9 comments:

LP said...

I don't have any comment on this particular issue, but I can vouch for the accuracy of the principle in other arenas. Specifically, when living together, the tidier partner will pretty much always shoulder the entire cleaning burden, except where she can provide an incentive to her sloppy partner to meet certain minimum standards (e.g., avoidance of yelling, sulking, or other forms of punishment that are only effective in an iterated game). And sure enough, now that my partner doesn't live with me, but only visits, he can easily avoid most of this kind of punishment by not being there, and his tidiness standards have fallen rather dramatically.

Ran said...

Now reading the previous posts: these arguments all make theoretical sense, but there's definitely something irrational going on. I (a man) always put the lid down after I go (well, not in public restrooms, which don't have them, but then, they generally are separated by sex anyway), and no one has ever seemed to mind. No one, so far as I know, has ever accidentally sat on the lid without noticing it was down.

That said, I think there might be a fairness argument for always leaving the lid down. Men don't need to raise the seat to pee: we can sit. (It's horrid to contemplate, but since women have no choice but to do it, it's not surprising that they don't have sympathy.) Alternatively, we can try to aim better, but I don't think anyone would like the result of that approach. :-) Further, it's less gross to put down the seat right before washing one's hands - especially if one has already touched the seat to put it up - than to put it down right before using the toilet. (Of course, this doesn't solve the problem of its being gross to put up the seat before peeing, but I don't see any solution that does.)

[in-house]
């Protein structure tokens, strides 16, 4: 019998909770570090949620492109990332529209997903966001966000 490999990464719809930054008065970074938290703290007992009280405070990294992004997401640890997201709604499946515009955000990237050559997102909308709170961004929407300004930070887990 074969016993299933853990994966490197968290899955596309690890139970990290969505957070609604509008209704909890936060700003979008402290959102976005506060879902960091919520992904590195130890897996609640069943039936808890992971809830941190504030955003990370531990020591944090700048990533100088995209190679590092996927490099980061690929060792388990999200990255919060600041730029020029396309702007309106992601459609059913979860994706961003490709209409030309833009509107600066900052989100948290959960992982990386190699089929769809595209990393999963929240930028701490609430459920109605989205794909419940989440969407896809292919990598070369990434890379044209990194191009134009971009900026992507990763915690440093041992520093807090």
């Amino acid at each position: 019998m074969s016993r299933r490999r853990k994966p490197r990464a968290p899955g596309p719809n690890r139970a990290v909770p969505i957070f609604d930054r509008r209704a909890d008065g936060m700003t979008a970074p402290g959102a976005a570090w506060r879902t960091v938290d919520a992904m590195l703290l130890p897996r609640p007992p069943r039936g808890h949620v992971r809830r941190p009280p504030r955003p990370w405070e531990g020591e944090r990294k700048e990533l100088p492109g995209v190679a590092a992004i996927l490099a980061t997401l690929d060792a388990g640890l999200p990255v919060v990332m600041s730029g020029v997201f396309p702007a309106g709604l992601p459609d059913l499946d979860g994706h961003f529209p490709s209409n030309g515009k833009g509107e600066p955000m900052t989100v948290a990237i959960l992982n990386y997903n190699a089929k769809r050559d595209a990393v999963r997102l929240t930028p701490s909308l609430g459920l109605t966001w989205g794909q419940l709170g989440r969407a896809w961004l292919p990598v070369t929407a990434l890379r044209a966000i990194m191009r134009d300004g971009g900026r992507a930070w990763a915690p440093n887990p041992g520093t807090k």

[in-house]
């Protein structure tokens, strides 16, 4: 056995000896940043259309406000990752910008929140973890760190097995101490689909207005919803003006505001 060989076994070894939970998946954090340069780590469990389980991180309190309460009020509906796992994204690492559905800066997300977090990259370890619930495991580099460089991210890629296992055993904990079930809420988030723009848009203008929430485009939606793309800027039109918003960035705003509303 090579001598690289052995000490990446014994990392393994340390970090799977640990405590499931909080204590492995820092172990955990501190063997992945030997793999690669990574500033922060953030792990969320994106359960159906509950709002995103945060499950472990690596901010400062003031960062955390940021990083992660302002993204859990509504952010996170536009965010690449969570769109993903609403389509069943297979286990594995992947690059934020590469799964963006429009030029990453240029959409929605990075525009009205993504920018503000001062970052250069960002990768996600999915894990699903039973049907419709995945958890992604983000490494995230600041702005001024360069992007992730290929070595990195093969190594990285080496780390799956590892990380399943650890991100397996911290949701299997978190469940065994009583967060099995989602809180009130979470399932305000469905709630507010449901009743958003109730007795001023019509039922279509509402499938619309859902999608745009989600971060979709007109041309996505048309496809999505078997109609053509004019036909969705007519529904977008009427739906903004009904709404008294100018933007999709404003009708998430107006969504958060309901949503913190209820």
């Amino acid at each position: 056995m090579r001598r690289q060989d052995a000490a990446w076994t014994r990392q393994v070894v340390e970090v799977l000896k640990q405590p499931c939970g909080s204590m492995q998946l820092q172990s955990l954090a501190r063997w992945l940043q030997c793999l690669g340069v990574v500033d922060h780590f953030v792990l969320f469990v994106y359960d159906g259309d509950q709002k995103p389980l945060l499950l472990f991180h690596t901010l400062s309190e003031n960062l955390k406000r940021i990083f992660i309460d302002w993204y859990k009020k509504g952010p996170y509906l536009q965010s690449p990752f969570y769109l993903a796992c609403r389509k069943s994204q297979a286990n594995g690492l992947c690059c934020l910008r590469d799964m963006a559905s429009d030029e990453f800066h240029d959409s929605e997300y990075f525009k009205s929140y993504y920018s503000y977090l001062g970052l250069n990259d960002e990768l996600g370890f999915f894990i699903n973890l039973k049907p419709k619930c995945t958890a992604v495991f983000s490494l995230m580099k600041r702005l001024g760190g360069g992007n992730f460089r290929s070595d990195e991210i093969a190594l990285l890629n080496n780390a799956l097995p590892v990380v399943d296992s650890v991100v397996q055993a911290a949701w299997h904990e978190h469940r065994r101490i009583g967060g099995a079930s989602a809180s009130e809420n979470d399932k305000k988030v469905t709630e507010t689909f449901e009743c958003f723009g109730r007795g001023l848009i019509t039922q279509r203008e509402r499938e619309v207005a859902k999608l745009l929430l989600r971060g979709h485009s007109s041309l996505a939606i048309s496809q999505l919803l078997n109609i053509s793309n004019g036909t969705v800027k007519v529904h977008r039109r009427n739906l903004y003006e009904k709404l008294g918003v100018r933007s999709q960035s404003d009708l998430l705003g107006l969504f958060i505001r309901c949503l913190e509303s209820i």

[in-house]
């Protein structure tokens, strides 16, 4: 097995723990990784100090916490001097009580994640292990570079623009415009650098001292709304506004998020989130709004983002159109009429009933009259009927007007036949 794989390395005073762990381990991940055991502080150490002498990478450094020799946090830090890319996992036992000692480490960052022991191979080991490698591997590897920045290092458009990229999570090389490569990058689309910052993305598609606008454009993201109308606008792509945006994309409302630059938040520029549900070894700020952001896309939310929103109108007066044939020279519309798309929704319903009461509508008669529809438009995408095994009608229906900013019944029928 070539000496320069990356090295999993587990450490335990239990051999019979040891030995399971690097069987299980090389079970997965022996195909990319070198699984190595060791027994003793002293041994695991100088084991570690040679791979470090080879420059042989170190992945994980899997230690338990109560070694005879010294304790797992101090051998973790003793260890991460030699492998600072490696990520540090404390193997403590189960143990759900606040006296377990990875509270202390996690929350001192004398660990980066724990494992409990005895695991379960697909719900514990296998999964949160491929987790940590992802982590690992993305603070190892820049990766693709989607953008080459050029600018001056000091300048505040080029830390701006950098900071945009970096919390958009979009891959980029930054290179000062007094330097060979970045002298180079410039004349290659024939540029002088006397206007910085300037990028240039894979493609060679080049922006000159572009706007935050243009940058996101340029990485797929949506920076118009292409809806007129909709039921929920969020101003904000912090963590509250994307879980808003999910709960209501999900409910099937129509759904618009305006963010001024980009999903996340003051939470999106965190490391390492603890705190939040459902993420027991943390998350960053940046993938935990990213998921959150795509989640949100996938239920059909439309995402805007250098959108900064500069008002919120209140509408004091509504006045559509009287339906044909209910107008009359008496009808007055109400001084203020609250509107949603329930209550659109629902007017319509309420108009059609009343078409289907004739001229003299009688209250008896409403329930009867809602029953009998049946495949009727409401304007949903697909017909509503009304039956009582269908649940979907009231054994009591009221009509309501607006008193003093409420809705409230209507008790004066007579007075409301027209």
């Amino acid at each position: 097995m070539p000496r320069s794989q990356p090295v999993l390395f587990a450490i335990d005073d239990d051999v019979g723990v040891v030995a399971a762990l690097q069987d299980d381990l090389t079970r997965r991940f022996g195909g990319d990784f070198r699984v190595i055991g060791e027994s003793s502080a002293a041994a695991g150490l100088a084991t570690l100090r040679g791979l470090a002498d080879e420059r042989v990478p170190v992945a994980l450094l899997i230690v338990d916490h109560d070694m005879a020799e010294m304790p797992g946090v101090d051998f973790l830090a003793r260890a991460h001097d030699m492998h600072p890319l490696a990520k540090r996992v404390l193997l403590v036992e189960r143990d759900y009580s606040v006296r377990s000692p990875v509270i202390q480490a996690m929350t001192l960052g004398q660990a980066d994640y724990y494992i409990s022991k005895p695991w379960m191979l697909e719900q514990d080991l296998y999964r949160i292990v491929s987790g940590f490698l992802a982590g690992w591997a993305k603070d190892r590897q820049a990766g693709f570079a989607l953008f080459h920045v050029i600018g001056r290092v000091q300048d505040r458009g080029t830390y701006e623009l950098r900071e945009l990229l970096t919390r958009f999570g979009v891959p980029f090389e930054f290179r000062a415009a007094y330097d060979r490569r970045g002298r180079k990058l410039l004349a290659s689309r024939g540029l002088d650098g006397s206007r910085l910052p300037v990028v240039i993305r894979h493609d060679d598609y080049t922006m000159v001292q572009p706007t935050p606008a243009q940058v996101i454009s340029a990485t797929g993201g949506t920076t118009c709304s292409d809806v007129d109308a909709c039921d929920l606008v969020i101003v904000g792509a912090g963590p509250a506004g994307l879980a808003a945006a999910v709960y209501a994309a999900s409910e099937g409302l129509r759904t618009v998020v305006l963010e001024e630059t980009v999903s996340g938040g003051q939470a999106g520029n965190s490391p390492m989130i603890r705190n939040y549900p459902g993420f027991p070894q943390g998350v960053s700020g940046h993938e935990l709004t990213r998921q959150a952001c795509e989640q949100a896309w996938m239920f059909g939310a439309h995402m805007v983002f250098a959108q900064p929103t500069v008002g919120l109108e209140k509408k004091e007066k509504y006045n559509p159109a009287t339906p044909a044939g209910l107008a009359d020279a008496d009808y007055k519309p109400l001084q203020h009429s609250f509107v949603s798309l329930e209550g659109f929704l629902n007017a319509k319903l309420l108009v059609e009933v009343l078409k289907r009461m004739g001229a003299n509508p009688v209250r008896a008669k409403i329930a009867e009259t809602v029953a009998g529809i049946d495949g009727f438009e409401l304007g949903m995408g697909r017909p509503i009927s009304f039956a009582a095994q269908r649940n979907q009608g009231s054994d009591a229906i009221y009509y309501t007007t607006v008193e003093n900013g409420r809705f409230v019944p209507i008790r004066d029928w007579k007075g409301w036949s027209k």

marshall said...

I think all you economic guys and girls have got it wrong. Another academic discipline cracked the code a long time ago.

Two sweet words. Penis and Envy.

Small economic matters such as cost and benefit have no influence on the nefarious and varied expressions of this "resentiment".

AD or CWN are just sub-routines in the more general game of attrition. As such there is only temporary appeasement or temporary surrender.

But let me propose two more radical solutions - Cotton Wool or Scissors.

nealwhitman@yahoo.com said...

Ran: Check out this video.

Simon said...

I think this article ignores the possibilty of punishments imposed by the male player upon the female player in retaliation for punihshments imposed upon him. If, for instance, the male player were to reduce the female player's monthly shoe budget every time she yelled at him for leaving the seat up, this would incur a cost upon the female player for yelling, thus perhaps making it an irrational course of action, even if there is some benefit to be gained.

Tim Lee said...

Wait a minute, how are only women susceptible to the midnight surprise? Isn't the situation symmetrical? If the seat is down, can't men get a "midnight surprise" of their own?

Gil said...

I'm not surprised that women argue for the policy that's in their interest.

But, I'm amazed at how indignant they can get that men have the nerve to challenge it, and to consider whether it's efficient or equitable.

They often (as in the article) make it seem like it reveals an unreasonable bias in men that they do this type of analysis.

The last paragraph in the Economist article is an example of this, and I made a comment there about it.

Blar said...

As I mentioned during one of the previous discussions of this topic, "midnight surprises" seem most likely to occur in households that (imperfectly) attempt to follow the Always Down rule. Members of households that don't try to adhere to the Always Down rule are unlikely to attempt a blind sit-down. (Although Glen's suggestion of separate day/night strategies would probably be even worse at this.)

Helen said...

The approach that's worked for us (35 years of marriage) is for everyone to lower not just the seat, but also the lid (seat cover), after every use. It's the same motion to lift either the lid only or the lid plus seat before each use. It's the same motion to lower the seat plus lid, or just the lid after use. No one finds the toilet in position for immediate use. The big advantage is that the toilet is always covered when not in use, so items like hairbrushes, razors, and bars of soap won't fall into it. Avoiding that hassle surely has considerable value.